Tuscan Earth

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Finding a charming place to stay in Tuscany has long posed a choice between a castle in the countryside or a hotel in a historic city. But to get closer to the fruits of the Tuscan earth, a visitor can now head straight to the farm. Agriturismo lodgings — long popular among Italian vacationers — are adding luxury accommodations and attracting upscale foreign visitors.

Some of the best of these establishments can be found on the winding road between Arezzo and Siena, in a slice of the Chianti region that has been turning out fine wine and olive oil for centuries. Local property owners have realized they can take advantage of tax breaks for farms while also profiting from well-heeled tourists. Though individual rooms for couples are available, accommodations are geared more toward families or groups of friends. Apartments are available to sleep four to 20 people.

Tenuta di Lupinari, a restored 18th century village amid 470 acres of sloping vineyards and olive groves, is a resort run by the Pellegrino family to accommodate as many as 37 guests. Strolling down a private dirt road on a recent sunny Sunday, family patriarch Antonio Pellegrino, 77, pointed out a small lake where visitors fish for trout and carp that can later be sauteed in oil made on site from locally harvested olives. Pellegrino showed off the cool confines of his 18th century stone olive press, which sees action only in November. During that harvest month, visitors can help pick the crop. He has noticed that American visitors are particularly keen on pruning the olive trees, though "they quickly realize it's serious work." For more relaxing activity, one can walk amid the vineyards and forests and explore the ruins of a medieval village.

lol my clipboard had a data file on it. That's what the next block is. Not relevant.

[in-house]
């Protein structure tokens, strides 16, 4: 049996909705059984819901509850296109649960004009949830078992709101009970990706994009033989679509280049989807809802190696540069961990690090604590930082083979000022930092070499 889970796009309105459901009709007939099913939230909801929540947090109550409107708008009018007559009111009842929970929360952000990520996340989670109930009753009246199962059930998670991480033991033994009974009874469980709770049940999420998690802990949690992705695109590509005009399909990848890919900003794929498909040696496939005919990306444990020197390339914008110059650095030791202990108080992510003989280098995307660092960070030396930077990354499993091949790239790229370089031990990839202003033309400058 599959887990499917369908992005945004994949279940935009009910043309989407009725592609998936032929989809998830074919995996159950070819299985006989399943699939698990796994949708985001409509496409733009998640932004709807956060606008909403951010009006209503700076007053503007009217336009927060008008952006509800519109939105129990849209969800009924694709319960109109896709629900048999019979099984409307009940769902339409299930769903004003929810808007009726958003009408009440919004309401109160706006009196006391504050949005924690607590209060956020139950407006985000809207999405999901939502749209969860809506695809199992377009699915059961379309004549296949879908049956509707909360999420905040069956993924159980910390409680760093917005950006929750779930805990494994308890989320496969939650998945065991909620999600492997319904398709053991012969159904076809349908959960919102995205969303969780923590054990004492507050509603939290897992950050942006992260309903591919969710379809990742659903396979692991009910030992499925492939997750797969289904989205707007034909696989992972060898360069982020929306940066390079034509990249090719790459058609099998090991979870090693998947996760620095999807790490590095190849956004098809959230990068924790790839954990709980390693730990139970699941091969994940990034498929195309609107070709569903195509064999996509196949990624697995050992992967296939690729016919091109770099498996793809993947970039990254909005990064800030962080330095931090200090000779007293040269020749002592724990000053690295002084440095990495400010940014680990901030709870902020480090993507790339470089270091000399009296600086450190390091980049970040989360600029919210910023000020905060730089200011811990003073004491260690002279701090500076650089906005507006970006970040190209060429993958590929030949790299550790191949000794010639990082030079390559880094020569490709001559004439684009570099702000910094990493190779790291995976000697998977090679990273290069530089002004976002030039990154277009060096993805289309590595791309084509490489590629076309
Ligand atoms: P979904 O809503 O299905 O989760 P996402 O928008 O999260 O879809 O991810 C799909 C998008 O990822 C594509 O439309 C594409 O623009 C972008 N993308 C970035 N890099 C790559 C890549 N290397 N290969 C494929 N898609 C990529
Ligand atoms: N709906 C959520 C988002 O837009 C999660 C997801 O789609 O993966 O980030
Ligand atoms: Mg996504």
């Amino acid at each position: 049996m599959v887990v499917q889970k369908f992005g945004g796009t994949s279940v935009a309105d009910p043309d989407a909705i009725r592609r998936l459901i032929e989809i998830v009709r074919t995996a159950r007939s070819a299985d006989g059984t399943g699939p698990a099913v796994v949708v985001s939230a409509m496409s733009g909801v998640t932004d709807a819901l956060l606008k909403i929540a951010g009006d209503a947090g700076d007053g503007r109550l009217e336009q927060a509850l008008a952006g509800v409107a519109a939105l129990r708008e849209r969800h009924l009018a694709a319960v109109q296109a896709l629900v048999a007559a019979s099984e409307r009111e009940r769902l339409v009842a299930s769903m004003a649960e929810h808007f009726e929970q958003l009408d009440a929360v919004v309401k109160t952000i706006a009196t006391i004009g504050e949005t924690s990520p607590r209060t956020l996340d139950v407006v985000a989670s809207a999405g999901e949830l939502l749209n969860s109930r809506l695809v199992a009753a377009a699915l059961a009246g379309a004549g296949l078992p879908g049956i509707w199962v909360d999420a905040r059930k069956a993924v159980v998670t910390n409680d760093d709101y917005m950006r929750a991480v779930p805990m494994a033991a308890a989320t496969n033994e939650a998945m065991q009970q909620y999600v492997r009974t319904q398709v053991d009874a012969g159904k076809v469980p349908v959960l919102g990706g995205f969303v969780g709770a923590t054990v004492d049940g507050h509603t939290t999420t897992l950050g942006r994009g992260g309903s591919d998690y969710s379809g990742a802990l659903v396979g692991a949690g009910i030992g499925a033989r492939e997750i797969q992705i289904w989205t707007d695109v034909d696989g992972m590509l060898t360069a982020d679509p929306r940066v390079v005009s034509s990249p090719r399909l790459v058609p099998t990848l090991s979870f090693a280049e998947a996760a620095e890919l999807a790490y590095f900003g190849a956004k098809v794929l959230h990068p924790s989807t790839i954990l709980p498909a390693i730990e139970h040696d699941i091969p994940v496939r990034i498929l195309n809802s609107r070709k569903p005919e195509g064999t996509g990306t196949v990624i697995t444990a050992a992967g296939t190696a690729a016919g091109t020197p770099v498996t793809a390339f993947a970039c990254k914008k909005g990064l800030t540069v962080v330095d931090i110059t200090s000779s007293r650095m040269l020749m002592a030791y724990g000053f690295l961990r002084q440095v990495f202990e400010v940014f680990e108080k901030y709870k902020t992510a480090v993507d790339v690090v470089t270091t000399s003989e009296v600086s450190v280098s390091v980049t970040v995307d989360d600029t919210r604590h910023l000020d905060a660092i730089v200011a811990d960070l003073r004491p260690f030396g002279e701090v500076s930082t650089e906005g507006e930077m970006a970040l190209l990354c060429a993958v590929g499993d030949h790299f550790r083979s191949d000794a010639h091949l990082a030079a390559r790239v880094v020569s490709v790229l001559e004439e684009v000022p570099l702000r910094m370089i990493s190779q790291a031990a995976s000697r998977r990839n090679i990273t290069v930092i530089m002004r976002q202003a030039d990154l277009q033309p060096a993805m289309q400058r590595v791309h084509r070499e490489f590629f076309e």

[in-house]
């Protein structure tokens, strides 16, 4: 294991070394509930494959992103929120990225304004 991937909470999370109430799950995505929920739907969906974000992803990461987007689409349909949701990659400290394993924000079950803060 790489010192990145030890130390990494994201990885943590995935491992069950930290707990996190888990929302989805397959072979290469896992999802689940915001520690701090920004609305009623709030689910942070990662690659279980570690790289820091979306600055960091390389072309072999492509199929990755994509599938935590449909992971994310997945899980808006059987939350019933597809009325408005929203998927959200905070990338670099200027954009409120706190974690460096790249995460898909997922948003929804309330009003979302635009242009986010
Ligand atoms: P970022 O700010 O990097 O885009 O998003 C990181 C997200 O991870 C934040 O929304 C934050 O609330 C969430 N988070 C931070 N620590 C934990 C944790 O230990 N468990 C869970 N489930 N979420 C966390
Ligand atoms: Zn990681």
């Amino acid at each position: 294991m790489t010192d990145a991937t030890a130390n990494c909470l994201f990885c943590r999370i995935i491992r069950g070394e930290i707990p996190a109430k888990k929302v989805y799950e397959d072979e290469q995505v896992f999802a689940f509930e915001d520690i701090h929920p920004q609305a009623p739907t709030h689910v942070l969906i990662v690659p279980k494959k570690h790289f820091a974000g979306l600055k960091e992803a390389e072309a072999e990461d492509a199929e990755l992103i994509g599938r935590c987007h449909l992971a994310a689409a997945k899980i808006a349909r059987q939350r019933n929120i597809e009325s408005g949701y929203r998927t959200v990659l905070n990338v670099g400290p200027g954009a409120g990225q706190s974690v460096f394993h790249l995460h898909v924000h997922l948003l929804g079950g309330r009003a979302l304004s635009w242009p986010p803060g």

Pellegrino's daughter Marianna provided a tour of the resort's amenities, at once comfortably modern and appropriate to the surroundings. Intimate indoor and scenic outdoor dining areas and a plush lounge with a fireplace were carved from what used to be the village horse stalls. Nearby, a large swimming pool overlooks a pasture dotted with sheep. The guest apartments, converted from peasant barracks, feature exposed bricks and crossbeams, private terraces, antique brass beds and modern kitchens. Individual rooms range from $59 to $86 a night, while a six-person apartment costs $1,076 to $1,921 a week, depending on the season. For more information, check lupinari.com or call 011-39-055-992533.

Just three miles south is another fine resort, Villa La Selva, situated on land held until the 15th century by the famed Medici family. Owner Sergio Carpini, 71, spends every spare moment hunting for antique furniture and fine Italian marble and textiles with which to furnish his guest rooms. Carpini is putting the final touches on a hilltop villa that sleeps 20. Initial restorations uncovered a Madonna and the wooden bearings of a house from the early 16th century. "Like the masterpieces in the museums," says Carpini, "this is our patrimony that must be preserved." Here too are some 200 acres of vineyards, olive groves and small lakes. Mountain bikes are available gratis. Nearby, there are also horse stables, a polo field and a championship golf course. For information, call 011-39-055-998203.

The museums and cathedrals of Siena, Arezzo and Florence are only about a 40-minute drive from Villa La Selva and Tenuta di Lupinari. A walk through the wine cellars at La Selva can be supplemented with wine tours throughout the Chianti region. Other samplings of Italian taste are nearby, including shops in Leccio that offer discounts on Gucci and Armani. The restaurants at Tenuta di Lupinari and Villa La Selva are highly regarded, as are others in the area. L'Enoteca Bengodi in Castelnuovo Berardenga specializes in homemade pappardelle pasta in rabbit sauce. Located in the central piazza, the place has a country atmosphere and exposed wooden beams. If you're in the mood for lamb-filled ravioli with cream sauce, go to Le Antiche Sere in Ambra, which is housed in a restored 15th century stone building. Buon appetito!